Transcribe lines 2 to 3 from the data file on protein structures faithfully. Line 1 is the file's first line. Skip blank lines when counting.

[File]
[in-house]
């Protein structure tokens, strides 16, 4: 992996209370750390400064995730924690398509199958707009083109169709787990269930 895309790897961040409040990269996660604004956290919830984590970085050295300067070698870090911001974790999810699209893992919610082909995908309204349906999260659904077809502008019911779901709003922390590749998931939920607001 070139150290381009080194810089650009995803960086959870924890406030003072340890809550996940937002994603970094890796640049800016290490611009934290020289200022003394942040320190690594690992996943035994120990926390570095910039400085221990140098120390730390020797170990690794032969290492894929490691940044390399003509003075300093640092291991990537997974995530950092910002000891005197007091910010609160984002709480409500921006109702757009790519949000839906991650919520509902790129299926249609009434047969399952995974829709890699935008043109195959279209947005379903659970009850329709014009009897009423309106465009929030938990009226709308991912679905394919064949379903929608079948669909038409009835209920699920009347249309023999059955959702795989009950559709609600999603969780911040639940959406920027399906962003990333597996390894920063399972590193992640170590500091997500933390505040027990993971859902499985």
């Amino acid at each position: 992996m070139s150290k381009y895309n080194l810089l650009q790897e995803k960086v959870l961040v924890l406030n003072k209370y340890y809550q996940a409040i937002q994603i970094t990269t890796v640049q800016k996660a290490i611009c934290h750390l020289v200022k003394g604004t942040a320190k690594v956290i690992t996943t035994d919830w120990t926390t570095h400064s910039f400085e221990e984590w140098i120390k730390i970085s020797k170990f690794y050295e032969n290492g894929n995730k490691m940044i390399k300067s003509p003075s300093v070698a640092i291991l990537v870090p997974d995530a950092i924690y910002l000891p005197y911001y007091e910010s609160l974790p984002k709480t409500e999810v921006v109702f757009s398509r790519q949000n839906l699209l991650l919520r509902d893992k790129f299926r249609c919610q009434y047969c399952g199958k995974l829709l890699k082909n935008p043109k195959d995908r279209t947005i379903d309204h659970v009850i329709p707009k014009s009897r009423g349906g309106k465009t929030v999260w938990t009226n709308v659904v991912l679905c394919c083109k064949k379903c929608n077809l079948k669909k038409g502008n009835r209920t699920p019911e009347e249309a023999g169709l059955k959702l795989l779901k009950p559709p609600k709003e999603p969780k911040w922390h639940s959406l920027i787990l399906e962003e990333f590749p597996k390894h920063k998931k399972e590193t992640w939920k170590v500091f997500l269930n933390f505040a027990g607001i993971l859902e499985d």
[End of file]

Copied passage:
């Protein structure tokens, strides 16, 4: 992996209370750390400064995730924690398509199958707009083109169709787990269930 895309790897961040409040990269996660604004956290919830984590970085050295300067070698870090911001974790999810699209893992919610082909995908309204349906999260659904077809502008019911779901709003922390590749998931939920607001 070139150290381009080194810089650009995803960086959870924890406030003072340890809550996940937002994603970094890796640049800016290490611009934290020289200022003394942040320190690594690992996943035994120990926390570095910039400085221990140098120390730390020797170990690794032969290492894929490691940044390399003509003075300093640092291991990537997974995530950092910002000891005197007091910010609160984002709480409500921006109702757009790519949000839906991650919520509902790129299926249609009434047969399952995974829709890699935008043109195959279209947005379903659970009850329709014009009897009423309106465009929030938990009226709308991912679905394919064949379903929608079948669909038409009835209920699920009347249309023999059955959702795989009950559709609600999603969780911040639940959406920027399906962003990333597996390894920063399972590193992640170590500091997500933390505040027990993971859902499985």
């Amino acid at each position: 992996m070139s150290k381009y895309n080194l810089l650009q790897e995803k960086v959870l961040v924890l406030n003072k209370y340890y809550q996940a409040i937002q994603i970094t990269t890796v640049q800016k996660a290490i611009c934290h750390l020289v200022k003394g604004t942040a320190k690594v956290i690992t996943t035994d919830w120990t926390t570095h400064s910039f400085e221990e984590w140098i120390k730390i970085s020797k170990f690794y050295e032969n290492g894929n995730k490691m940044i390399k300067s003509p003075s300093v070698a640092i291991l990537v870090p997974d995530a950092i924690y910002l000891p005197y911001y007091e910010s609160l974790p984002k709480t409500e999810v921006v109702f757009s398509r790519q949000n839906l699209l991650l919520r509902d893992k790129f299926r249609c919610q009434y047969c399952g199958k995974l829709l890699k082909n935008p043109k195959d995908r279209t947005i379903d309204h659970v009850i329709p707009k014009s009897r009423g349906g309106k465009t929030v999260w938990t009226n709308v659904v991912l679905c394919c083109k064949k379903c929608n077809l079948k669909k038409g502008n009835r209920t699920p019911e009347e249309a023999g169709l059955k959702l795989l779901k009950p559709p609600k709003e999603p969780k911040w922390h639940s959406l920027i787990l399906e962003e990333f590749p597996k390894h920063k998931k399972e590193t992640w939920k170590v500091f997500l269930n933390f505040a027990g607001i993971l859902e499985d």